NEWS
Saturday September 24 2016
Niang: 'What I always tell Pogba'

Milan striker M’Baye Niang reveals his advice to old friend Paul Pogba at Manchester United and how he’d deal with racist abuse.

The French forward gave a lengthy interview with La Gazzetta dello Sport and you can read the rest here and here.

“I only got to play with Pogba in an Under-19 Euro game against Sweden, and we lost… But we’ve known each other a long time, as he was at Le Havre, me at Caen, aged 13 we’d face off in the youth tournaments.

“We do still keep in touch, but try not to talk about football. Lately he’s been telling me it’s tough, but he feels Jose Mourinho has faith in him.

“I tell him not to get distracted by criticism. Manchester United paid a lot of money and therefore expect a lot from him. All he needs is one goal from 30 metres out and he’ll be worth €100m again.”

Niang also discussed how he would deal with racist abuse from the stands during a match.

“Racism can only exist in the world of stupid people. They are also unhappy, because who goes to a stadium in order to make monkey noises if he’s not deeply unhappy in his life? He’s either unhappy or has literally nothing better to do.

“Unfortunately, all you can do is ignore them and carry on, otherwise you just end up hurting yourself. If one day they do insult me – and so far it has never happened, on or off the field – then I will never abandon the match.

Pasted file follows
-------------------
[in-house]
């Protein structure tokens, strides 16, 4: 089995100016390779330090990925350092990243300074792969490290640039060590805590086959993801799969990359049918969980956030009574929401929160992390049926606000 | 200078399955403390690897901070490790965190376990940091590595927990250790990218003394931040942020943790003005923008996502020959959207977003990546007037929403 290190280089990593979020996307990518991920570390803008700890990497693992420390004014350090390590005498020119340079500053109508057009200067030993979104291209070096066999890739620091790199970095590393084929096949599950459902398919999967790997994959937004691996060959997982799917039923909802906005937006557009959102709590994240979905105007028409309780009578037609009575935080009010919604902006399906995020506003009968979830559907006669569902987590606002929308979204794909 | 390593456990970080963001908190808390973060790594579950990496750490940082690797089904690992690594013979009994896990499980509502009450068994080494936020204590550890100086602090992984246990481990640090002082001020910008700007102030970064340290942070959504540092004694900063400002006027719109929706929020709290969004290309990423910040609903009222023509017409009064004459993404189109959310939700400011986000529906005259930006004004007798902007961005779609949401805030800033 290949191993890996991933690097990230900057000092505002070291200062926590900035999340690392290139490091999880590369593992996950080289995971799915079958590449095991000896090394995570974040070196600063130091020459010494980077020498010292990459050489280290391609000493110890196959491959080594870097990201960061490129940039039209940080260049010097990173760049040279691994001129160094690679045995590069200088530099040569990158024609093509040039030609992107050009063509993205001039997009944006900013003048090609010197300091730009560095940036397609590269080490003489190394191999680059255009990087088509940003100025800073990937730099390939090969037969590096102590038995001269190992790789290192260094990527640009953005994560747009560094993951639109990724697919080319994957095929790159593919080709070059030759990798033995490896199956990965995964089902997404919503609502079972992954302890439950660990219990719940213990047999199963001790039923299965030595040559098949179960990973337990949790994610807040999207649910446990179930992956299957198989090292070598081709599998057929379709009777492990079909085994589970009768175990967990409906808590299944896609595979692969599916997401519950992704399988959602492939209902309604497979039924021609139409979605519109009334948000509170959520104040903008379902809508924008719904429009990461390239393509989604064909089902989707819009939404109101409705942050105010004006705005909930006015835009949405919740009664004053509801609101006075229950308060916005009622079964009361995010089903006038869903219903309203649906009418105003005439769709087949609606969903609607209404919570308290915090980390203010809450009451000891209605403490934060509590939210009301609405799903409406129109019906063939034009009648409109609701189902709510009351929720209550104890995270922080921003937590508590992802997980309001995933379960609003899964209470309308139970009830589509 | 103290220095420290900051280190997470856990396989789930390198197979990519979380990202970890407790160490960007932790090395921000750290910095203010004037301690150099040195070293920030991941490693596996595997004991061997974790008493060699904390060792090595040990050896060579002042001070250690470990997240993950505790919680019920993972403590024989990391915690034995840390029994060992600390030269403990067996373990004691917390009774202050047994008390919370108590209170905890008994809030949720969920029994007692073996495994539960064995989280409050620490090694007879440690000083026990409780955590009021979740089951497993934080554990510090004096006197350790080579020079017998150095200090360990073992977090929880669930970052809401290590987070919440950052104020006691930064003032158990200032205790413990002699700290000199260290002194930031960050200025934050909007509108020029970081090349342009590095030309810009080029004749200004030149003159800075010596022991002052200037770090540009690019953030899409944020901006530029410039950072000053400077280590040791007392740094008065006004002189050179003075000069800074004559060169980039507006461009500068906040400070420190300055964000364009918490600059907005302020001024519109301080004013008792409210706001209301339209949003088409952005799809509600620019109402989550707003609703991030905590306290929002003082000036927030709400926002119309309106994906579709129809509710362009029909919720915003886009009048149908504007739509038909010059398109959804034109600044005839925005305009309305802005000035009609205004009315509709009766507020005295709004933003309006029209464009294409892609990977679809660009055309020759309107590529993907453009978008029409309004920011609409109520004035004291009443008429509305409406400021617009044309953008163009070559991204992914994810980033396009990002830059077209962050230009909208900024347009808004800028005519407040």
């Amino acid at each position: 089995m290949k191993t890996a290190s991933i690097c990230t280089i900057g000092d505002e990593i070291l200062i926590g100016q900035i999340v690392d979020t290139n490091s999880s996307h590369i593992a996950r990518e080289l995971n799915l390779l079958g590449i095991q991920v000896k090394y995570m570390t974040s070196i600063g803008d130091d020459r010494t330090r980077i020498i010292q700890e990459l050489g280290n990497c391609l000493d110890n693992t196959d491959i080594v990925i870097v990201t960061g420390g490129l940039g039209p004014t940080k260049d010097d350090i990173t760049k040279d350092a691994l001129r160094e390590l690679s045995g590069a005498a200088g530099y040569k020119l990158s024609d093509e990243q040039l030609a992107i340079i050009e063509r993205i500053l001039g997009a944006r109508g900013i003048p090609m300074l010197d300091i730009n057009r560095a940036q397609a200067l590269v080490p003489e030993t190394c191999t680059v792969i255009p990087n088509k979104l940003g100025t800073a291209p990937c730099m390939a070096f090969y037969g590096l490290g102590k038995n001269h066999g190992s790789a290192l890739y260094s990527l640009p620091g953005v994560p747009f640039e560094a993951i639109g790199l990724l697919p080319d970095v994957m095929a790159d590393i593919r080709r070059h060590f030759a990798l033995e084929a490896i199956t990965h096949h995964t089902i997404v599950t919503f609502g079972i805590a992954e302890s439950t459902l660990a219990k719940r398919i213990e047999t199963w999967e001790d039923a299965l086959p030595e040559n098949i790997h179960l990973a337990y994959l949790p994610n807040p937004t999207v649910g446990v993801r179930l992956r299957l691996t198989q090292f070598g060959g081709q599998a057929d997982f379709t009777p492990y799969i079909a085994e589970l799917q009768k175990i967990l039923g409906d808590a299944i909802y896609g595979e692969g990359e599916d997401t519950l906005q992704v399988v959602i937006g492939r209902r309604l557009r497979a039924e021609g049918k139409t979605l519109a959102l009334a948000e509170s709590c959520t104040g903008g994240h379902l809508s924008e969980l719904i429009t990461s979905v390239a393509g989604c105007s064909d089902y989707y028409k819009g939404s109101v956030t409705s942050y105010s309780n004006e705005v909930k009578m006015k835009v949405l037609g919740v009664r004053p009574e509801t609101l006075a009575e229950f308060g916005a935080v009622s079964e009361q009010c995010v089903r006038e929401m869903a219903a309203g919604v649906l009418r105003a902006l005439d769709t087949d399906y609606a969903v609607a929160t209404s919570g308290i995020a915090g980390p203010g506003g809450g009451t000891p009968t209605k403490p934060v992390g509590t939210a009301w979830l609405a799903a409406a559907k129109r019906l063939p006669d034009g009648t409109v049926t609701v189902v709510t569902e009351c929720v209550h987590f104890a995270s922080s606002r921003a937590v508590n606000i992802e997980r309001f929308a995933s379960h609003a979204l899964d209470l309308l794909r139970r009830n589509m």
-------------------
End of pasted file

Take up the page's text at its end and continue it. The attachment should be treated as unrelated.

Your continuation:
“If the referee decides to interrupt play, I’ll respect that, but it will not be my decision. You can hurt racists on the pitch with your goals. If you abandon the game, it means they have won.”

Niang was born and raised his France, but his parents Omar and Aisha are from Senegal.

“I feel that I am 100 per cent Parisian and French, but when I went to Dakar to see where my parents were born, I realised then how fortunate I have been.

“There is so much poverty there and almost everyone dreams of becoming a football player. Being there for a week gave me even more strength to achieve the dream I started at Les Mureaux, where my parents live and where I was until the age of 13.

“As a kid I’d only to into Paris for Disneyland and the Eiffel Tower. Now it’s my city, the city where I think I will live once I stop my playing career.

“It all started when I was 16 years old and playing for the Caen youth team. The senior Caen squad risked getting relegated into Ligue 2 and I kept telling my teammates they needed me to stay up.

“So I wrote a letter to Franck Dumas, the Coach at the time, and he’s still got it today. He called me in the Monday morning and said I wasn’t going to school, as I had to join the senior squad.

“I scored in my third game, we secured safety in the penultimate round, but it didn’t stop him keeping a close eye on me. I used to drive to training without a licence and he even went so far as to send the police to my house with sirens blazing, pretending to haul me into prison. For a while, I did stop acting crazy…”